Lennox's Real Estate Blog

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Archive for the ‘Home Appreciation’ Category

Seattle is a Special Market for Residential Real Estate

A sellers’ market has returned in the areas close to the job centers of Seattle and Bellevue, up to the one million dollar price point.  We are also seeing the same situation in the more affordable price ranges in the surrounding market areas, caused by a shortage of inventory and healthy/strong sales activity. Price increases are muted by short sales and foreclosures that are causing low appraisal values.

Unique market conditions prevail: Both low inventory and low interest rates at the same time.

Major factors leading to the current healthy/strong sales activity are positive job growth, population growth, home buyers taking advantage of the low rates and lower adjusted home prices, elevated number of investors in the market and historic low interest rates, in the upper 3% range.

The lower number of new listings coming on the market is being caused by under-water sellers and sellers with equity holding off for higher prices and the lack of new construction/condominiums. The low number of new listings combined with the increase in sales activity is creating the shortage of homes for sale on the market in specific areas and price ranges.

As always, thanks for reading.

Lennox

Written by Lennox

February 3, 2012 at 12:53 pm

The New “Normal” In A Post-Boom Era

with 3 comments

As we look back at the real estate boom, it’s clear that many of us got used to the idea of quick home price appreciation. Real estate speculation became a game not just for investors, but for anyone with some equity and the desire to move. As we become accustomed to the post-boom market, our expectations for home price appreciation need to evolve as well.

From 1980 through 2010 (including six months forecasted for this year), home values appreciated on average 25% every five years. This average appreciation rate incorporates the post recession boom of the late 80s, the housing downturn of the early 90s, and the more recent boom and financial crisis of the past decade. The years since 2000 have been anything but normal. As a nation, we experienced extremely high real estate appreciation rates between 2002 and 2007, which were followed by historic price declines over the past three years. Though these appreciation and depreciation rates vary depending on area and price range, what seems to be true for all price points and regions is that homes are once again places of shelter—not get-rich-quick investments.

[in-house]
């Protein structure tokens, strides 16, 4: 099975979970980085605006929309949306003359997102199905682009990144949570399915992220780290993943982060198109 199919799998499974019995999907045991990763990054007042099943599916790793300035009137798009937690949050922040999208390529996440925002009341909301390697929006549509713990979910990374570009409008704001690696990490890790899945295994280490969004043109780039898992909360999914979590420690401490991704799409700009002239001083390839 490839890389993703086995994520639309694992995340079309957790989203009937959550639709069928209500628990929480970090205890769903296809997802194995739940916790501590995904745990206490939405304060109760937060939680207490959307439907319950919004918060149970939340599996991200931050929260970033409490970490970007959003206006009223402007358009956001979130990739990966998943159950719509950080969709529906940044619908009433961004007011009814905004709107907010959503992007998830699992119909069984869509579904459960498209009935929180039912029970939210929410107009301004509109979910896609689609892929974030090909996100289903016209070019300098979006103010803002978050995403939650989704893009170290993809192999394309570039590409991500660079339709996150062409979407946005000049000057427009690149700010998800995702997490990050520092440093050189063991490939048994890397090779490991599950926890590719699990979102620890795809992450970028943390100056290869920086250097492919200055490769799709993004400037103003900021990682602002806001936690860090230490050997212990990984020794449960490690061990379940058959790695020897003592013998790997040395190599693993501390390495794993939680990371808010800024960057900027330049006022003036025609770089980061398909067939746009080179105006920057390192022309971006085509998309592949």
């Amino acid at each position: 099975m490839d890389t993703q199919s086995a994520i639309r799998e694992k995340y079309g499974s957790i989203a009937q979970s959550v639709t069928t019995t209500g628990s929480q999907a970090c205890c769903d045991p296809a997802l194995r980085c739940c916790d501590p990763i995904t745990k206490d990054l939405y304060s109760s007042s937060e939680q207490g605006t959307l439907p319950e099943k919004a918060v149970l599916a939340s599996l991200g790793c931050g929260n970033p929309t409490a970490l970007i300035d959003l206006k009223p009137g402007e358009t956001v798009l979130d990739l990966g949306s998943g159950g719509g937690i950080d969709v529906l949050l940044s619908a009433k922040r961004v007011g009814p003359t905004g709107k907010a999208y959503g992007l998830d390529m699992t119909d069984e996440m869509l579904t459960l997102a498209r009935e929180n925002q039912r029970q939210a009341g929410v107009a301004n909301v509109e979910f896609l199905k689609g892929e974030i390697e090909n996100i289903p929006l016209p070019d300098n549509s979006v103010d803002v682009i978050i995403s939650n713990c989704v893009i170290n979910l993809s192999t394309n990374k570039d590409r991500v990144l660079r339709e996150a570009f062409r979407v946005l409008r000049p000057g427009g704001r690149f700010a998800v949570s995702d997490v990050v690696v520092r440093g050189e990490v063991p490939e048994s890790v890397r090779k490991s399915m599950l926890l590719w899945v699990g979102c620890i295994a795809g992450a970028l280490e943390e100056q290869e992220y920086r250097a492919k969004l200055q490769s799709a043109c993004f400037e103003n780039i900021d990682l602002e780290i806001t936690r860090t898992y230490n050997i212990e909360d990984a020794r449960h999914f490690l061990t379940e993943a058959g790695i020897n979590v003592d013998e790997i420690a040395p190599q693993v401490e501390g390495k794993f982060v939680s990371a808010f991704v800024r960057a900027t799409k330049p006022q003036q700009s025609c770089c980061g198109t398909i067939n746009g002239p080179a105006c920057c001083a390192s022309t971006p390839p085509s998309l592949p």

From this point forward, most homeowners will want to stay in their homes for three to five years to build up enough equity to make selling and moving a sound financial decision. This is because most major real estate economists anticipate that we will not see moderate appreciation in home value appreciation until 2011 and very gradual year-over-year improvement into the next decade.

The multi-year recoup period is historically normal: annual appreciation rates averaged 4.6 percent (compounded) per year since 1980, despite the many ups and downs over the past 30 years.  

Since they will most likely want to stay in their next home for at least three to five years, today’s buyers need to consider their near-and long-term plans as they shop. Growing families, retirement, children going off to college, or any other factor that could affect their budget or the amount of space they’ll need over the next several years should be taken into account.

Many homeowners and would-be buyers are wondering if it is a good time to sell or buy. We have seen valuations stabilizing in many areas and price points, and since current historically low interest rates equal greater purchasing power, sellers and buyers need to consider their individual situations carefully.

As normal appreciation rates return and become more familiar, we must realize that while real estate is still a good long-term investment, a home is about far more than money—there are many personal riches that come with owning a home, including those that fuel a healthier family and community.

Written by Lennox

June 24, 2010 at 1:53 pm

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